Book Review: The Rebel by Albert Camus, Part I: The Rebel

This really isn’t a book review per se, but since this is a challenging book, this review is more for myself.  It’s a restatement of Camus’ arguments and my own two cents.  So this will be a combination of a summary of Camus’ book and my response to it.  I also understand this is a long post.  You’ll have to bear with me.  It’s a very complex essay and so I want to write down as much as I can on Camus’ thoughts as well as my own thoughts on this as well.  At the same time, I was thinking of doing the whole book but that would be too big of a post.  Thus, I’m just going to post it part by part and see if that makes things simpler.

Part I: The Rebel

What does it mean to rebel?  To live means that our existence takes on a positive value.  Rebellion means that we value something in human society.  Thus, the rebel is always ethical.  But the downside is that these values are “given.”  This book is about politics and ethics.  One must be familiar with Camus philosophy to understand this book.https://i0.wp.com/www.fantasticfiction.co.uk/images/x1/x8488.jpg It’s a metaphysical revolt.  This isn’t a revolution.  Revolutions are planned out.  The rebel has no plan.  He just acts.

The essay feels like it’s a sequel to his The Myth of Sisyphus.  In there, he talks briefly about rebellion.  Since the rebel acts, what is he acting toward?  Imagine if there was no meaning or purpose.  What then?  Suicide?  Murder?  Nihilism?  Camus advocates rebellion.  Why is that?  It’s because the universe and life itself is absurd.  Can we prove it?  No.  But I can still act on it and show why that’s the “right” belief.  How do I do that?  By rebellion.  All beliefs are like that.  All beliefs and ideas start of as rebellions and they strive and push to become known.  But there’s no reason behind it.  There’s no calculated rationale.  It’s a blind push.  Thus, the rebel can only find reasons within himself, not from without.  It’s the feeling that “I’m right” and establishes a borderline where crossing this borderline is a “no.”  To remain silent is amounting to wanting it.  Notice it’s not tolerating it, but literally wanting it.  Camus states: “With rebellion, awareness is born” (p. 15).  And with this rebellion, he’ll take on this value (even though it’s from within) and live for it.  Perhaps even die for it.  With rebellion, it’s a shift from descriptive to normative; before there’s ethics, there’s rebellion.  Before there’s politics, there’s rebellion.  Before there’s value, there’s rebellion.  The rebel finds something to value in order for that thing to be valuable.  From this, before there’s metaphysics, there’s rebellion.  Is it possible to find values in a meaningless world?  That’s what the rebel wants to find out.  That’s why in The Myth of Sisyphus, Camus starts with the essay that there’s only one true philosophical problem, and that is suicide.  With these values, the rebel takes on these values so deep and ingrained that he believes that these values are now more important than his own individuality.  Thus, he’ll fight for these values because he considers these values more important than himself.  Ahh, but there’s one thing you must accept: there’s no human nature.  If there was a human nature, you couldn’t rebel.  As Camus puts it: “Analysis of rebellion leads at least to the suspicion that, contrary to the postulates of contemporary thought, a human nature does exist, as the Greeks believed.  Why rebel if there is nothing permanent in oneself worth preserving?” (p. 16)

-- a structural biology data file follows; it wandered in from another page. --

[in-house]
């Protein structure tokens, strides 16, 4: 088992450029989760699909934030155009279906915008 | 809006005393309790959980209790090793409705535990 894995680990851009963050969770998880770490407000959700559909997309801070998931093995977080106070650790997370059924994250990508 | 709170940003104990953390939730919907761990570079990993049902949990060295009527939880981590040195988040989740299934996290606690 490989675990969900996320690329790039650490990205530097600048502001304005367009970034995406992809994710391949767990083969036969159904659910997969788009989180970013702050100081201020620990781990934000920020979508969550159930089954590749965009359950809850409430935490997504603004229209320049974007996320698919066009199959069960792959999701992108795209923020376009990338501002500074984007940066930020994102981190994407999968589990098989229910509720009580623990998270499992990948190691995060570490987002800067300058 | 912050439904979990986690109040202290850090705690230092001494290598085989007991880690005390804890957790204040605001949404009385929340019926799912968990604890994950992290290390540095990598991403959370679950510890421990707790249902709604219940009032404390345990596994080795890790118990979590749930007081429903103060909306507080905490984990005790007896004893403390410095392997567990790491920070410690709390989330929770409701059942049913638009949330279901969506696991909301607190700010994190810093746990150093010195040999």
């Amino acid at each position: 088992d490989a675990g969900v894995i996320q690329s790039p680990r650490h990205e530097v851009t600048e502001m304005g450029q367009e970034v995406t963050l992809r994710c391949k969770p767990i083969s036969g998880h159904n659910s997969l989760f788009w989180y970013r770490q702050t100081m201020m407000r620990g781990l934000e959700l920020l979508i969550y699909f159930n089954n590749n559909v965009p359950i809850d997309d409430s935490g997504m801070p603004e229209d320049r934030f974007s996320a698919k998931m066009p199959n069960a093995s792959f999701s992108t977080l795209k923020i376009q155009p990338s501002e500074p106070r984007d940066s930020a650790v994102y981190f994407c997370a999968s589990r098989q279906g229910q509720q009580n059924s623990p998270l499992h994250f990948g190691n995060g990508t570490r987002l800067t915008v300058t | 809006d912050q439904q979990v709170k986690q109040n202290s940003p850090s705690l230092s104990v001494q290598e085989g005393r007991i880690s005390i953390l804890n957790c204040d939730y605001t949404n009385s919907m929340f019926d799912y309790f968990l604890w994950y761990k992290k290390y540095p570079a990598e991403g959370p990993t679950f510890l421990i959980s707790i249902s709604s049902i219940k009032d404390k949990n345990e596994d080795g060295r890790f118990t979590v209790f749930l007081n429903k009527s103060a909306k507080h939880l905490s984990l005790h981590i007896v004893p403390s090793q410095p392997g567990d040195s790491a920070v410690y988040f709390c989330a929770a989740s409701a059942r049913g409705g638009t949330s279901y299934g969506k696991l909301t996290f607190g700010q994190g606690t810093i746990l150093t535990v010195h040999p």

We come together through rebellion.  Camus states: “In order to exist, man must rebel” and “I rebel–therefore we exist” (p. 22).  This isn’t resentment.  Resentment is slow.  Rebellions are quick and surprising.  The resenter resents himself.  The rebel imposes his ideas onto others.  With this, rebellions far surpass resentments.  The rebel makes people aware of their freedom.  Sartre was wrong.  Being aware of your freedom doesn’t make you free; the rebel makes you aware that you’re free.

Advertisements

About shaunmiller

I am a Ph. D student at Marquette University. The primary purpose of this blog is to get my ideas out there, and then have other people scrutinize, critique, build upon, and systematize beliefs. This blog will sometimes pertain to what I'm learning in my classes, but it will occasionally deal with non-classroom issues that I'm thinking about as well.
This entry was posted in Book Review, Camus, Ethics, Existentialism, History, Values and tagged , , , . Bookmark the permalink.

13 Responses to Book Review: The Rebel by Albert Camus, Part I: The Rebel

  1. thekillerj says:

    I’m not sure I understand the human nature/rebellion thing. First, what does he mean by human nature. Second, why can’t you rebel if you believe in human nature?

    • shaunmiller says:

      This is reminiscent of Sartre’s notion of existence precedes essence. So let’s start with the notion of essence. An essence means that those features must be in that object. If that object didn’t have those features, then the said object isn’t essentially that object anymore. Confused? Let’s do an example. What is the essence of a triangle? In other words, what do all triangles have in common? Here are some features: a three-sided figure where the interior angles equal 180 degrees. Ok, so that’s the essence of a triangle. Now think of an existing triangle. That existing triangle has the essence within it. If there was no such thing as “the essence of a triangle” then strictly speaking, triangles could not exist. If there was no such thing as three-sidedness, then again, triangles could not exist. So with this formulation, the essence has to be there first, and then you can have existence.

      Let’s do another example. How about a square? What’s the essence of a square? In other words, what do all squares have in common? A square is a four-sided figure where all of the sides are equal and the opposite sides must be parallel, the adjacent sides must be perpendicular and the interior angles must equal 360 degrees. Ok, now think of an existing square. The existing square has the essence within it. If there was no such thing as “the essence of a square,” then squares could not exist. Again, the essence must be there first, and then you can have existence.